Puslapio vaizdai

of Charles II., he had the honor to carry the ampulla. He had also the honor of escorting the King over his school; it was on this occasion that he is said to have kept his hat on in the King's presence, explaining that it would never do to let the boys believe that there was a greater man in the world than himself. Busby was head-master at Westminster for fifty-seven years. He entered on the office in 1638, and held it till his death, at the age of nearly ninety. His name has become a synonym for severity. There is no doubt, however, that he was a great and successful school-master.

We have seen the shade of Busby evoked with which to rebuke the profane proposal to remove the school into the country. On every ground of sentiment and association

the removal is naturally resisted. It is advocated by some on the ground that the school has gone down very much of late years; it is said that there has been a great diminution in numbers; that the families which formerly supported it now send their boys to Eton and Harrow; that Westminster boys no longer carry off the great prizes at the universities. It is also said that the neighborhood is bad both for the health and the morals of the boys. Should the removal of the school be decided upon, it is certain, at any rate, that the play will not be allowed to die. The college, if compelled to leave behind it a portion of its ancient glories, will cling with all the more tenacity to this most unique and famous feature of its history.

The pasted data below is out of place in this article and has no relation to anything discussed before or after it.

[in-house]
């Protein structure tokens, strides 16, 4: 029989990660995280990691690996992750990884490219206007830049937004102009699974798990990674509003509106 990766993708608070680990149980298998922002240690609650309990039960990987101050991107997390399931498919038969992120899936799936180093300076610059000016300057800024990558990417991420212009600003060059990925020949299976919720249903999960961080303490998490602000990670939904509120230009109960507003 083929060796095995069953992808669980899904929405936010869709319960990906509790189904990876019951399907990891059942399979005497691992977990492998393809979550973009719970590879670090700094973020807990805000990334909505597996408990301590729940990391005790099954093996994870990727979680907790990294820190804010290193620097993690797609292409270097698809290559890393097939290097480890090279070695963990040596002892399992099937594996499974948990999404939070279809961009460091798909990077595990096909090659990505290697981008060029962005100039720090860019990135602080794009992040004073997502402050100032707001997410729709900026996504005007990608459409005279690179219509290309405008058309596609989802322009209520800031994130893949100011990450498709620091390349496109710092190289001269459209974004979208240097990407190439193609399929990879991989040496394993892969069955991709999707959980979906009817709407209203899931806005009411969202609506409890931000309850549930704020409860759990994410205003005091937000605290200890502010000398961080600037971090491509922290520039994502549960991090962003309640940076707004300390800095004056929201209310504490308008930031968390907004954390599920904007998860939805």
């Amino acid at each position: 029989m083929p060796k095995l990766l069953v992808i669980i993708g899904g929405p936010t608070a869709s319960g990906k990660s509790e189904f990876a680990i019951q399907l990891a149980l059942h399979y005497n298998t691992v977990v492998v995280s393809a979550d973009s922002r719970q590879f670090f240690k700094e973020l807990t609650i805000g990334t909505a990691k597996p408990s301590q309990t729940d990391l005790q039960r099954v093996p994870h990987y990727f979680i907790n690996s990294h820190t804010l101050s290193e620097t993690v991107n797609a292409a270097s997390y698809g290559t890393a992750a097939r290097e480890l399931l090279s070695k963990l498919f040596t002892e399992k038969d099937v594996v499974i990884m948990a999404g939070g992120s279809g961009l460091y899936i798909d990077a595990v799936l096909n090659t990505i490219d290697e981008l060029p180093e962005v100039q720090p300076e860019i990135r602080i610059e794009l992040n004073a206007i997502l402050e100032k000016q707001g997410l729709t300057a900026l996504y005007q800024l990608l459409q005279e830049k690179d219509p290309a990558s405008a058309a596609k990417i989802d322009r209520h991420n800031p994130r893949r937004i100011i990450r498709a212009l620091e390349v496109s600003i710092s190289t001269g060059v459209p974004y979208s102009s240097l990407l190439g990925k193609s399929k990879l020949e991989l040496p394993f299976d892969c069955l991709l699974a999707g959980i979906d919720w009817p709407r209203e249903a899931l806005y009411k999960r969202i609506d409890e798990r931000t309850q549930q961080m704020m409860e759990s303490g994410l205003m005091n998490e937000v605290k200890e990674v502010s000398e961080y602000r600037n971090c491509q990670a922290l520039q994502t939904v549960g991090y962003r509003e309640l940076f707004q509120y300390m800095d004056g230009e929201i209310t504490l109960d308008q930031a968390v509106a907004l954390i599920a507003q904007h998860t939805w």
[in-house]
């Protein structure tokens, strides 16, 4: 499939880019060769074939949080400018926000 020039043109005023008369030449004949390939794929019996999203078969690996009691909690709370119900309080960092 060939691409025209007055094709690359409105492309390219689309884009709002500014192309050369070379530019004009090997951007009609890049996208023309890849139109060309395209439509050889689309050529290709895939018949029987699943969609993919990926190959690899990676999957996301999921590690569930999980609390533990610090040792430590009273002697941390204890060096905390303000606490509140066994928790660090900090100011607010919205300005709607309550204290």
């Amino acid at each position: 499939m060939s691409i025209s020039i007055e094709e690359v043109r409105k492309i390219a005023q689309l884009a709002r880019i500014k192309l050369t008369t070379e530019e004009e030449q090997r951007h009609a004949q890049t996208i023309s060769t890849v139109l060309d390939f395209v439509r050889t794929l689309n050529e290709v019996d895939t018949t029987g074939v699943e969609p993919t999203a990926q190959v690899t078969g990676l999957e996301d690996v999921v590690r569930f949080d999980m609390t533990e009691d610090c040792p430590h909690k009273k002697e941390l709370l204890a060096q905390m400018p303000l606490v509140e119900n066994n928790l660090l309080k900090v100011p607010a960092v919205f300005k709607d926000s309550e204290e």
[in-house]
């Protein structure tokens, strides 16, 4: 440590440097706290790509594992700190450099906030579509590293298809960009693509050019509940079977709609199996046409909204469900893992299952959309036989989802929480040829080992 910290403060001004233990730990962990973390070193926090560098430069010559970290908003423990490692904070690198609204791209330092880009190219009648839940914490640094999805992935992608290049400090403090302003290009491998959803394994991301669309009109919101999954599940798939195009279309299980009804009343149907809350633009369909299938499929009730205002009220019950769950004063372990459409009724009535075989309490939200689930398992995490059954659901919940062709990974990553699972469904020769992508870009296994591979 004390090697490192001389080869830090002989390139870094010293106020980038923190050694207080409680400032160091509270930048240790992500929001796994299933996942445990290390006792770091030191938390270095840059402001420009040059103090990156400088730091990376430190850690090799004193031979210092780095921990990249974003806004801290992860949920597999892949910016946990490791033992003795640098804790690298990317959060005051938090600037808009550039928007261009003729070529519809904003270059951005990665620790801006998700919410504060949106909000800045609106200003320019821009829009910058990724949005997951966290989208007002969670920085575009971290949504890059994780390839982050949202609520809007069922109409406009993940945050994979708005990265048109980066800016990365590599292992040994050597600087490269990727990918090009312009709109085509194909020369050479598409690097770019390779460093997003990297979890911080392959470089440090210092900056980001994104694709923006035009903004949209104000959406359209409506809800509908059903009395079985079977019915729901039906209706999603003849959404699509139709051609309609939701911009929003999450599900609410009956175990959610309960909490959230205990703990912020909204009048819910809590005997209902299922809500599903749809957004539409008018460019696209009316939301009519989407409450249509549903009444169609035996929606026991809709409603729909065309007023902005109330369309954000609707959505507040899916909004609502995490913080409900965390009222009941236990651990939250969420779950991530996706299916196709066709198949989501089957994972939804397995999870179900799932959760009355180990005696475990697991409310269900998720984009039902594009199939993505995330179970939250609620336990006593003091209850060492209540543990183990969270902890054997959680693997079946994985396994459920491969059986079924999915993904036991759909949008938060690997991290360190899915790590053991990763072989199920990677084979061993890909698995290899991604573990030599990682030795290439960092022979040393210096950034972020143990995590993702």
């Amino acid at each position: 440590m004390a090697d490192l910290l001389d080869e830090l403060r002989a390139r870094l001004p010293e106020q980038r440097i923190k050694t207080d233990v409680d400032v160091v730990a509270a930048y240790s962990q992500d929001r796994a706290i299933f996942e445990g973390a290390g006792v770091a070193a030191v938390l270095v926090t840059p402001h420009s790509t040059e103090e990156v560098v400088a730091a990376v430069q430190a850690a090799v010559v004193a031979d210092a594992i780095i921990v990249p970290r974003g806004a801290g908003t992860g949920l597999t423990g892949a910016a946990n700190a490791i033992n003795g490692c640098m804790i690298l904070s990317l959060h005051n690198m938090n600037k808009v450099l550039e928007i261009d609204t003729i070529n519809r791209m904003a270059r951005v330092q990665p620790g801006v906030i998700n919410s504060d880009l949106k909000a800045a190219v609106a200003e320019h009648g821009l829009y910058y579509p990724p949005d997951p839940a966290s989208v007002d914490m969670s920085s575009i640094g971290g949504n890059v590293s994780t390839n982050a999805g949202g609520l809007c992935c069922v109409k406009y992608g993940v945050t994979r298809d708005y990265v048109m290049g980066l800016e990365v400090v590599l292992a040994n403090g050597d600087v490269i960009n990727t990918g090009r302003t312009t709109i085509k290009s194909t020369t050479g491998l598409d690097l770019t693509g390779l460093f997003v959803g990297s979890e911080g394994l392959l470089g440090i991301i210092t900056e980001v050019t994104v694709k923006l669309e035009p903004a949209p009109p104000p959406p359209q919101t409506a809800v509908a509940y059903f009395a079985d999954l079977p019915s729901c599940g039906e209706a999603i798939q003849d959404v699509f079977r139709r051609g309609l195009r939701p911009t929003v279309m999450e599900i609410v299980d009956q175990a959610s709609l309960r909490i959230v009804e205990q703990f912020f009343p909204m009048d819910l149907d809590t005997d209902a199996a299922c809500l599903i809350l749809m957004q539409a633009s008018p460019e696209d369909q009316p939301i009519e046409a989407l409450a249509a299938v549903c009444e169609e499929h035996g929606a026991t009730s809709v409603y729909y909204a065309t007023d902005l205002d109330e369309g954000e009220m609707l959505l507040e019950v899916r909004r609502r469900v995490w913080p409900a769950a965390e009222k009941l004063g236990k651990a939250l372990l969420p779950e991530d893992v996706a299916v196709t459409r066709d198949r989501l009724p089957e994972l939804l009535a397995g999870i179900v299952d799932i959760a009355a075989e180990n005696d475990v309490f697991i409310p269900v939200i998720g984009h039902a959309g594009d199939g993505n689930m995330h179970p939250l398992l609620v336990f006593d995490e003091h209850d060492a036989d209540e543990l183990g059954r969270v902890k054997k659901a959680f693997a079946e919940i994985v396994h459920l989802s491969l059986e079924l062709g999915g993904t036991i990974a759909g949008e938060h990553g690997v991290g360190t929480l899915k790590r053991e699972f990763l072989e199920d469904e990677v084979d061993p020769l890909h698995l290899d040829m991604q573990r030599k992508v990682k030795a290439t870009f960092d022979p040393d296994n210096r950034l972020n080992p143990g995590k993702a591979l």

It was raining so that Uncle Remus found it impossible to go out. The storm had begun, the old man declared, just as the chickens were crowing for day, and it had continued almost without intermission. The dark, gray clouds had blotted out the sun, and the leafless limbs of the tall oaks surrendered themselves drearily to the fantastic gusts that drove the drizzle fitfully before them. Mrs. Huntingdon, to whom Uncle Remus professes to owe allegiance, had been thoughtful of the old man, and 'Tildy, the house-girl, had been commissioned to carry him his breakfast. This arrangement came to the knowledge of Mrs. Huntingdon's little boy, and he lost no time in obtaining permission to accompany 'Tildy. Uncle Remus made a great demonstration over the thoughtful kindness of his "Miss Sally."